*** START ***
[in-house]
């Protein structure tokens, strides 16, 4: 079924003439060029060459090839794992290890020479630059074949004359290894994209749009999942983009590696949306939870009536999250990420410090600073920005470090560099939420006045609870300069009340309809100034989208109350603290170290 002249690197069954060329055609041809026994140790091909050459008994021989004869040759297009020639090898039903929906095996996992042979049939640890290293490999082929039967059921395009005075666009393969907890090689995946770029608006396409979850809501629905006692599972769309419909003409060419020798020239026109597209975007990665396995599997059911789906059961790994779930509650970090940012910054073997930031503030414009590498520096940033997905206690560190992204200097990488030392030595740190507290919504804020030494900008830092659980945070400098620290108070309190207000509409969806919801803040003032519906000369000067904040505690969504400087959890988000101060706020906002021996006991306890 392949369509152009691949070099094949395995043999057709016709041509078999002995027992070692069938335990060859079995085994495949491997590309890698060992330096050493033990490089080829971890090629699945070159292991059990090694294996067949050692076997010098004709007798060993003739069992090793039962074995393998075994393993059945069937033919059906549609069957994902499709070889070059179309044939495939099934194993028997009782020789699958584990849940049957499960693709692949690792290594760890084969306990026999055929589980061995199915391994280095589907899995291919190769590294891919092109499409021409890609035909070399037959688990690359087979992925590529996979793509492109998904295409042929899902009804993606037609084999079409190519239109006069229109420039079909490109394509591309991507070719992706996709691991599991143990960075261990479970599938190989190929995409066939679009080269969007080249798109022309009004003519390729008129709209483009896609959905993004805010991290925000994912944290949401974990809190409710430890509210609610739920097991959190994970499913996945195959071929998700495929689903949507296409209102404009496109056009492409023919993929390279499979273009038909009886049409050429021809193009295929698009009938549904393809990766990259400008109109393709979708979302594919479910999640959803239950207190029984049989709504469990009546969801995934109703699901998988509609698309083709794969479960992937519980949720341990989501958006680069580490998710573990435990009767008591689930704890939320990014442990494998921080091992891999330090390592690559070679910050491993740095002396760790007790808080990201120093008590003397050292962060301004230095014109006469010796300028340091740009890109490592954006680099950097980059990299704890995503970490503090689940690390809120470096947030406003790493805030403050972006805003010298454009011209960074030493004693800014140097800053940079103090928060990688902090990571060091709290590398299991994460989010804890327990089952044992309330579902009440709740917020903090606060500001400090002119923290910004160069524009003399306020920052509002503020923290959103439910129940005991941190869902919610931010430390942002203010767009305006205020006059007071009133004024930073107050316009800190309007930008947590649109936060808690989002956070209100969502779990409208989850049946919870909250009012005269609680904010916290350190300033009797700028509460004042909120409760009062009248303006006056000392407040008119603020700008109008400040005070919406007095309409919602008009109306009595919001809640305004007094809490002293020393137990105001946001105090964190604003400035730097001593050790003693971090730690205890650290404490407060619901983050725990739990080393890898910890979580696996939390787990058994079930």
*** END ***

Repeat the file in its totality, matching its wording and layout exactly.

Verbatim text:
[in-house]
């Protein structure tokens, strides 16, 4: 079924003439060029060459090839794992290890020479630059074949004359290894994209749009999942983009590696949306939870009536999250990420410090600073920005470090560099939420006045609870300069009340309809100034989208109350603290170290 002249690197069954060329055609041809026994140790091909050459008994021989004869040759297009020639090898039903929906095996996992042979049939640890290293490999082929039967059921395009005075666009393969907890090689995946770029608006396409979850809501629905006692599972769309419909003409060419020798020239026109597209975007990665396995599997059911789906059961790994779930509650970090940012910054073997930031503030414009590498520096940033997905206690560190992204200097990488030392030595740190507290919504804020030494900008830092659980945070400098620290108070309190207000509409969806919801803040003032519906000369000067904040505690969504400087959890988000101060706020906002021996006991306890 392949369509152009691949070099094949395995043999057709016709041509078999002995027992070692069938335990060859079995085994495949491997590309890698060992330096050493033990490089080829971890090629699945070159292991059990090694294996067949050692076997010098004709007798060993003739069992090793039962074995393998075994393993059945069937033919059906549609069957994902499709070889070059179309044939495939099934194993028997009782020789699958584990849940049957499960693709692949690792290594760890084969306990026999055929589980061995199915391994280095589907899995291919190769590294891919092109499409021409890609035909070399037959688990690359087979992925590529996979793509492109998904295409042929899902009804993606037609084999079409190519239109006069229109420039079909490109394509591309991507070719992706996709691991599991143990960075261990479970599938190989190929995409066939679009080269969007080249798109022309009004003519390729008129709209483009896609959905993004805010991290925000994912944290949401974990809190409710430890509210609610739920097991959190994970499913996945195959071929998700495929689903949507296409209102404009496109056009492409023919993929390279499979273009038909009886049409050429021809193009295929698009009938549904393809990766990259400008109109393709979708979302594919479910999640959803239950207190029984049989709504469990009546969801995934109703699901998988509609698309083709794969479960992937519980949720341990989501958006680069580490998710573990435990009767008591689930704890939320990014442990494998921080091992891999330090390592690559070679910050491993740095002396760790007790808080990201120093008590003397050292962060301004230095014109006469010796300028340091740009890109490592954006680099950097980059990299704890995503970490503090689940690390809120470096947030406003790493805030403050972006805003010298454009011209960074030493004693800014140097800053940079103090928060990688902090990571060091709290590398299991994460989010804890327990089952044992309330579902009440709740917020903090606060500001400090002119923290910004160069524009003399306020920052509002503020923290959103439910129940005991941190869902919610931010430390942002203010767009305006205020006059007071009133004024930073107050316009800190309007930008947590649109936060808690989002956070209100969502779990409208989850049946919870909250009012005269609680904010916290350190300033009797700028509460004042909120409760009062009248303006006056000392407040008119603020700008109008400040005070919406007095309409919602008009109306009595919001809640305004007094809490002293020393137990105001946001105090964190604003400035730097001593050790003693971090730690205890650290404490407060619901983050725990739990080393890898910890979580696996939390787990058994079930």